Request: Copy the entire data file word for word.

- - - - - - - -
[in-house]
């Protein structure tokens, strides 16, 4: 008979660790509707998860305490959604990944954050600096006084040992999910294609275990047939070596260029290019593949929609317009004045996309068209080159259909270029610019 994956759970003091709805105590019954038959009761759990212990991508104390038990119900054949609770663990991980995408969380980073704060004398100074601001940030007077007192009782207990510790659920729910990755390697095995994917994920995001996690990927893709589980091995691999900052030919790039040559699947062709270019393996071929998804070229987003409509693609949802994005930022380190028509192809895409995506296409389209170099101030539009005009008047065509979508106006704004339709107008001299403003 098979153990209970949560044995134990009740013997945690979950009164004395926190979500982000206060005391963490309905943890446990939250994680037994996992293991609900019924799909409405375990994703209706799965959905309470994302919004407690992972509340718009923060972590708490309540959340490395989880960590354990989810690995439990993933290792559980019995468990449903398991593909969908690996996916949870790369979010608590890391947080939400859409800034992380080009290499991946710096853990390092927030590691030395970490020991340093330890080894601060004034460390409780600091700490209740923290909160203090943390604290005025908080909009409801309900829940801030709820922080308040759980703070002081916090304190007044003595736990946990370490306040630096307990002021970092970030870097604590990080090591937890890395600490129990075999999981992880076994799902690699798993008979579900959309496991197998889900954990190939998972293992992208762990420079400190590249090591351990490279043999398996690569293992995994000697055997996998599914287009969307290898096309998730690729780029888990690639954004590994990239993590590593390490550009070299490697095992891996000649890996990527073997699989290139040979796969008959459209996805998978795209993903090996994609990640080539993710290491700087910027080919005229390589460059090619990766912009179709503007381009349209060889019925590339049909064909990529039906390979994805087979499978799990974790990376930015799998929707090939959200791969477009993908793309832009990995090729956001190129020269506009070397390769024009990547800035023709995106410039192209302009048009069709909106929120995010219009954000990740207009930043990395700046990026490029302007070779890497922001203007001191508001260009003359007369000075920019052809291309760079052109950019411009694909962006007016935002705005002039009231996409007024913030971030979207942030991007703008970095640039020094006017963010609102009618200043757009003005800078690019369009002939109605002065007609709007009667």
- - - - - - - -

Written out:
[in-house]
């Protein structure tokens, strides 16, 4: 008979660790509707998860305490959604990944954050600096006084040992999910294609275990047939070596260029290019593949929609317009004045996309068209080159259909270029610019 994956759970003091709805105590019954038959009761759990212990991508104390038990119900054949609770663990991980995408969380980073704060004398100074601001940030007077007192009782207990510790659920729910990755390697095995994917994920995001996690990927893709589980091995691999900052030919790039040559699947062709270019393996071929998804070229987003409509693609949802994005930022380190028509192809895409995506296409389209170099101030539009005009008047065509979508106006704004339709107008001299403003 098979153990209970949560044995134990009740013997945690979950009164004395926190979500982000206060005391963490309905943890446990939250994680037994996992293991609900019924799909409405375990994703209706799965959905309470994302919004407690992972509340718009923060972590708490309540959340490395989880960590354990989810690995439990993933290792559980019995468990449903398991593909969908690996996916949870790369979010608590890391947080939400859409800034992380080009290499991946710096853990390092927030590691030395970490020991340093330890080894601060004034460390409780600091700490209740923290909160203090943390604290005025908080909009409801309900829940801030709820922080308040759980703070002081916090304190007044003595736990946990370490306040630096307990002021970092970030870097604590990080090591937890890395600490129990075999999981992880076994799902690699798993008979579900959309496991197998889900954990190939998972293992992208762990420079400190590249090591351990490279043999398996690569293992995994000697055997996998599914287009969307290898096309998730690729780029888990690639954004590994990239993590590593390490550009070299490697095992891996000649890996990527073997699989290139040979796969008959459209996805998978795209993903090996994609990640080539993710290491700087910027080919005229390589460059090619990766912009179709503007381009349209060889019925590339049909064909990529039906390979994805087979499978799990974790990376930015799998929707090939959200791969477009993908793309832009990995090729956001190129020269506009070397390769024009990547800035023709995106410039192209302009048009069709909106929120995010219009954000990740207009930043990395700046990026490029302007070779890497922001203007001191508001260009003359007369000075920019052809291309760079052109950019411009694909962006007016935002705005002039009231996409007024913030971030979207942030991007703008970095640039020094006017963010609102009618200043757009003005800078690019369009002939109605002065007609709007009667």